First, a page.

KINATAY (Brillante Mendoza, 2009)


I have seen Brillante Mendoza's SERBIS (At Your Service) and liked its take on Philippine cinema vis a vis family as intertwined; I have also seen his TIRADOR (Slingshot) and admired it for its wit and ferocity; so when the first few minutes of KINATAY (The Execution of P) unfolded, I wasn't certain where Mendoza is headed, until I realized that what seemed as random events are actually metaphorical devices for later events in the film; the mass wedding at city hall, the classroom discussion about police procedure, and the image of a child so innocent- all have ripple effects for later occurrences.

KINATAY, as the second half begins proves to be a difficult experience to go through. Coco Martin plays Peping, a criminology student suddenly pitted in the shadowy underworld of unspeakable violence. Throughout the film we see his transformation from optimistic to disillusioned, from confident to fearful. Via carefully mounted stylistic shots, especially during that lengthy van scene, Mendoza was able to transfer his lead character's paranoia into the viewer's psyche. Having just witnessed his companions kidnap and brutalize a prostitute (Maria Isabel Lopez), Peping grows weary with every mile of road taken, every police siren heard, and every moment of that deafening silence inside the limited confines of a van. Claustrophobia and paranoia are the desired effect, and thanks to the superb sound by Albert Michael Idioma and score by Teresa Barrozo, both intentions are well-achieved.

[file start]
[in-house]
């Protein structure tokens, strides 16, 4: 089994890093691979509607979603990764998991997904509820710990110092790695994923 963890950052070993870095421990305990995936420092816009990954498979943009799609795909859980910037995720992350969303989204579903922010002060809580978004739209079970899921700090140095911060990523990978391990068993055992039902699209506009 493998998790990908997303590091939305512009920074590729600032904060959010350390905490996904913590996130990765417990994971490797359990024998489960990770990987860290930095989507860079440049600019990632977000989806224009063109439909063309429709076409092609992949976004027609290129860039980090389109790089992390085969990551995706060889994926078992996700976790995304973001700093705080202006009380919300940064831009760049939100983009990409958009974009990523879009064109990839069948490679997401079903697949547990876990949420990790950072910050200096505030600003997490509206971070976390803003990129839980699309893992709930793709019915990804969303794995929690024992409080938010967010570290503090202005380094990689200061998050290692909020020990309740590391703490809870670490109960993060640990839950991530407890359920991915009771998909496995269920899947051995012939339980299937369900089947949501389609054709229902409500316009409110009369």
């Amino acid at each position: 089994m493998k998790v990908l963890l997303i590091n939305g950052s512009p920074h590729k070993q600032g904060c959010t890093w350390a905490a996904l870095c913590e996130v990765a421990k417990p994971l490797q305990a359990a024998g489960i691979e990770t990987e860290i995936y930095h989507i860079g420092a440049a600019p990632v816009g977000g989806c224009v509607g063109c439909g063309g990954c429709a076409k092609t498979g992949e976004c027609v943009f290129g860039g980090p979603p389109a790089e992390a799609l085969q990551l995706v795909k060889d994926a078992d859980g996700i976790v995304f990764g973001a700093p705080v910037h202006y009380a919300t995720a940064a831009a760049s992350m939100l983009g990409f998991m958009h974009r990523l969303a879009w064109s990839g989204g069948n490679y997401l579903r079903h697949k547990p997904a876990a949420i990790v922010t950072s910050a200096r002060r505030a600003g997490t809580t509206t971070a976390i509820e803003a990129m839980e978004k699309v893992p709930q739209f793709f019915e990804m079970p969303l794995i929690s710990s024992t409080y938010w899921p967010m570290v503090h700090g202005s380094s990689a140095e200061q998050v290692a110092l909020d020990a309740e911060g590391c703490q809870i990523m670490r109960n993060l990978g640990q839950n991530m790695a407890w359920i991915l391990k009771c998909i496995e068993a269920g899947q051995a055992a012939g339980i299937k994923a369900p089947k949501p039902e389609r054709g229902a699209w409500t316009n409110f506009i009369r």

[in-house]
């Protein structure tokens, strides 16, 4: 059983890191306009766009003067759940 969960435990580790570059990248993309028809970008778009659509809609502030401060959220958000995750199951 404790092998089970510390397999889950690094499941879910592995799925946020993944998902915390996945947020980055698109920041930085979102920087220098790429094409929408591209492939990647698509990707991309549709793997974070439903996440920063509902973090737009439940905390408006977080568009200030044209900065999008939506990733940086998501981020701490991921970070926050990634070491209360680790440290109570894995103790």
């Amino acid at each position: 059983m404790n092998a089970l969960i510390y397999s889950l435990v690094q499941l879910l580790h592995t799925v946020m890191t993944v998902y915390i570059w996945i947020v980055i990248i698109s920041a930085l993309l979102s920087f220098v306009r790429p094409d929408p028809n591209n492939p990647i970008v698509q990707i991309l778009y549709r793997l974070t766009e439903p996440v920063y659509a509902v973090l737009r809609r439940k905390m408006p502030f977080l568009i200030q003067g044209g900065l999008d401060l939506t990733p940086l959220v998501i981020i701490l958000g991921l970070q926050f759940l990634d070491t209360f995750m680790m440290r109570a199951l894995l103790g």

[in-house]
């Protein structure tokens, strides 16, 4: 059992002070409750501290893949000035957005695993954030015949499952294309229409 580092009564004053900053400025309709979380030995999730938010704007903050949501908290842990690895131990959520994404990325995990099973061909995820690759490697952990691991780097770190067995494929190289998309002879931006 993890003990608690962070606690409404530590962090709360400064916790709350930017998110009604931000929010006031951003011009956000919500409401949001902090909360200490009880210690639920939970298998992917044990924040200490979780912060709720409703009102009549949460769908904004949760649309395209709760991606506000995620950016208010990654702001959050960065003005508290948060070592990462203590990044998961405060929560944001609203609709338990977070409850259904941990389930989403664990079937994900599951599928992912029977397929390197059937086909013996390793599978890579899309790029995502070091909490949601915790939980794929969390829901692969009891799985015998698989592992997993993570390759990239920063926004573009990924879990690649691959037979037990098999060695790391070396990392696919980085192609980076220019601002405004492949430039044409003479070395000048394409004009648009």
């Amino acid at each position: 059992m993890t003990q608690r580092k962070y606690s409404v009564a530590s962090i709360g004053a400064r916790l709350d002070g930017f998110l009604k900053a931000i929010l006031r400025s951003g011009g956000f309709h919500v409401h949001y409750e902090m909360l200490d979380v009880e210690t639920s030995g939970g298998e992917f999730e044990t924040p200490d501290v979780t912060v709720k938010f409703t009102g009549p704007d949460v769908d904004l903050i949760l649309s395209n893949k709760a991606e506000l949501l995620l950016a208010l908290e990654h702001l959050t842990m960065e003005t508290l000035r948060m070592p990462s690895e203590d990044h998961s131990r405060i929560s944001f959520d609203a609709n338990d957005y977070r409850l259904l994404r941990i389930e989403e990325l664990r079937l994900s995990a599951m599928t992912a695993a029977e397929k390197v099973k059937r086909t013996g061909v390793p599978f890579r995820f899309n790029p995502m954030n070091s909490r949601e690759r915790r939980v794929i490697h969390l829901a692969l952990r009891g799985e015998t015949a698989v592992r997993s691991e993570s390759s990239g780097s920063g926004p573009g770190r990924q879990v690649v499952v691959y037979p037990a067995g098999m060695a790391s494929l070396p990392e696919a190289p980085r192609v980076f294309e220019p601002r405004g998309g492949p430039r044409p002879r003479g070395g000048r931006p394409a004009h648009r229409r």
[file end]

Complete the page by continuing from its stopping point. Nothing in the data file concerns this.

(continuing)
The story is plain and simple: a bunch of cops kidnap a prostitute who's run afoul with them (the vivid reason why is anybody's guess) while an aspiring policeman becomes an unwilling accessory to crime. As the woman is beaten, tortured, raped, and hacked to pieces (hence the title), the onlooker becomes a part of her degradation. The viewer (that's me and you), once just mere observers cannot help but be consumed by what's going on. We become accessories as well. 

KINATAY, more than just a mood piece and a haunting depiction of law enforcement, is also a peek into humanity in general. The film enables us to see what man is capable of, and in traditional Mendoza style of humor, we see the bastards order lechon kawali after performing the grisly murder. The chopping of the pork and the image of the cops hacking the prostitute come together. Moreover, Mendoza has defined these cops as a bunch of pigs based on the image itself.

The film also challenges us what to make of the scenes presented: will we become a part of the problem, or the solution? Armando Lao's script takes quite a bleak, but maybe realistic perspective: the final scene where Peping is torn whether or not he should return to the cab which had a flat tire earlier is a very powerful image of his choice if he should descend into darkness, or remain in the light.
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On a footnote, any self-respecting Filipino who's well-versed with Metro Manila can tell that the journey taken by the van during the second half leads nowhere. They start at Roxas Boulevard, went to Paranaque, then later at EDSA Guadalupe, then Aurora Boulevard in Cubao towards Marikina, then back at EDSA only to arrive at North Luzon Expressway. It's either they are shaking a tail, or the driver is lost. 

But then again it's just a movie, and I know it had to be done for dramatization purposes. What Brillante Mendoza did with our sense of orientation in FOSTER CHILD I will not forgive, though.

OK enough about the location inaccuracies.
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RATING: 5/5





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